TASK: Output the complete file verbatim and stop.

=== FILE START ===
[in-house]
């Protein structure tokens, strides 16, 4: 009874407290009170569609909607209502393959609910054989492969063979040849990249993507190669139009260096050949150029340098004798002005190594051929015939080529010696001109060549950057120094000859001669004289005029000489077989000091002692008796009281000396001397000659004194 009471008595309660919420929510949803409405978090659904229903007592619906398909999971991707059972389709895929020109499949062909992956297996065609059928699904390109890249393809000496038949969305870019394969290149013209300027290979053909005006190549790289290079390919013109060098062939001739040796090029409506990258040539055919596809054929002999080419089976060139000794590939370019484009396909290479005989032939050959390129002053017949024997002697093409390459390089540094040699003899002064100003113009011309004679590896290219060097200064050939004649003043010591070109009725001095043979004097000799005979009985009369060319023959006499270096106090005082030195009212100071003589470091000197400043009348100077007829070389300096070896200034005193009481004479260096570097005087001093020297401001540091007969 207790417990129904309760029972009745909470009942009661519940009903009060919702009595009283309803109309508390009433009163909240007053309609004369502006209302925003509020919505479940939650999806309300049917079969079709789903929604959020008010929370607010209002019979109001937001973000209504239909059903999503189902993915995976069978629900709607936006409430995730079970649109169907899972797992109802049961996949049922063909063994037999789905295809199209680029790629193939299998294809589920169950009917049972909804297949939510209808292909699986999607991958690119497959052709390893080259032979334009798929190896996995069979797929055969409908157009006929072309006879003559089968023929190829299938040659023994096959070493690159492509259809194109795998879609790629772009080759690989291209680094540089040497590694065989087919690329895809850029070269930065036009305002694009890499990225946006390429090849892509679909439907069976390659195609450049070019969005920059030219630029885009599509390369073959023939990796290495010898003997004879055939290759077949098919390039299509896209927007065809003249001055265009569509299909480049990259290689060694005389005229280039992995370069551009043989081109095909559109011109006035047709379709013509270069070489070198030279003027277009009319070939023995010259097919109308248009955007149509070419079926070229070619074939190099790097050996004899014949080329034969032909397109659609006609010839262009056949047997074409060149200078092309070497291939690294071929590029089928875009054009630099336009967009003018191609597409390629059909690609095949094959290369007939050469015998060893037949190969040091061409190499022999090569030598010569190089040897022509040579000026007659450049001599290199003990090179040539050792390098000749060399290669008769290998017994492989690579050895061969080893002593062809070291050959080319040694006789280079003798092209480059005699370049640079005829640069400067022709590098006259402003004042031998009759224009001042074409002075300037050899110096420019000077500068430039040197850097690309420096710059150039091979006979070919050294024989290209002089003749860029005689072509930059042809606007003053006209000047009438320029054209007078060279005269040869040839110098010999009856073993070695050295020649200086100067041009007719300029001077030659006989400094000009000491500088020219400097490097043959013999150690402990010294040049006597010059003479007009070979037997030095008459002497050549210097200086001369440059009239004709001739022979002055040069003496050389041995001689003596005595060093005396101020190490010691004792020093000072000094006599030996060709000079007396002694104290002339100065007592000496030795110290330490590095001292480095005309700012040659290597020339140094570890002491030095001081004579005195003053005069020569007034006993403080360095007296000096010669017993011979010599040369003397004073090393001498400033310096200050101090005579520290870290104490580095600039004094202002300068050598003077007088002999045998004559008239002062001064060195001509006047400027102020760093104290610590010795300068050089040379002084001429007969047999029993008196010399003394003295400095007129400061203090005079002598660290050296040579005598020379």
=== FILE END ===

[in-house]
């Protein structure tokens, strides 16, 4: 009874407290009170569609909607209502393959609910054989492969063979040849990249993507190669139009260096050949150029340098004798002005190594051929015939080529010696001109060549950057120094000859001669004289005029000489077989000091002692008796009281000396001397000659004194 009471008595309660919420929510949803409405978090659904229903007592619906398909999971991707059972389709895929020109499949062909992956297996065609059928699904390109890249393809000496038949969305870019394969290149013209300027290979053909005006190549790289290079390919013109060098062939001739040796090029409506990258040539055919596809054929002999080419089976060139000794590939370019484009396909290479005989032939050959390129002053017949024997002697093409390459390089540094040699003899002064100003113009011309004679590896290219060097200064050939004649003043010591070109009725001095043979004097000799005979009985009369060319023959006499270096106090005082030195009212100071003589470091000197400043009348100077007829070389300096070896200034005193009481004479260096570097005087001093020297401001540091007969 207790417990129904309760029972009745909470009942009661519940009903009060919702009595009283309803109309508390009433009163909240007053309609004369502006209302925003509020919505479940939650999806309300049917079969079709789903929604959020008010929370607010209002019979109001937001973000209504239909059903999503189902993915995976069978629900709607936006409430995730079970649109169907899972797992109802049961996949049922063909063994037999789905295809199209680029790629193939299998294809589920169950009917049972909804297949939510209808292909699986999607991958690119497959052709390893080259032979334009798929190896996995069979797929055969409908157009006929072309006879003559089968023929190829299938040659023994096959070493690159492509259809194109795998879609790629772009080759690989291209680094540089040497590694065989087919690329895809850029070269930065036009305002694009890499990225946006390429090849892509679909439907069976390659195609450049070019969005920059030219630029885009599509390369073959023939990796290495010898003997004879055939290759077949098919390039299509896209927007065809003249001055265009569509299909480049990259290689060694005389005229280039992995370069551009043989081109095909559109011109006035047709379709013509270069070489070198030279003027277009009319070939023995010259097919109308248009955007149509070419079926070229070619074939190099790097050996004899014949080329034969032909397109659609006609010839262009056949047997074409060149200078092309070497291939690294071929590029089928875009054009630099336009967009003018191609597409390629059909690609095949094959290369007939050469015998060893037949190969040091061409190499022999090569030598010569190089040897022509040579000026007659450049001599290199003990090179040539050792390098000749060399290669008769290998017994492989690579050895061969080893002593062809070291050959080319040694006789280079003798092209480059005699370049640079005829640069400067022709590098006259402003004042031998009759224009001042074409002075300037050899110096420019000077500068430039040197850097690309420096710059150039091979006979070919050294024989290209002089003749860029005689072509930059042809606007003053006209000047009438320029054209007078060279005269040869040839110098010999009856073993070695050295020649200086100067041009007719300029001077030659006989400094000009000491500088020219400097490097043959013999150690402990010294040049006597010059003479007009070979037997030095008459002497050549210097200086001369440059009239004709001739022979002055040069003496050389041995001689003596005595060093005396101020190490010691004792020093000072000094006599030996060709000079007396002694104290002339100065007592000496030795110290330490590095001292480095005309700012040659290597020339140094570890002491030095001081004579005195003053005069020569007034006993403080360095007296000096010669017993011979010599040369003397004073090393001498400033310096200050101090005579520290870290104490580095600039004094202002300068050598003077007088002999045998004559008239002062001064060195001509006047400027102020760093104290610590010795300068050089040379002084001429007969047999029993008196010399003394003295400095007129400061203090005079002598660290050296040579005598020379």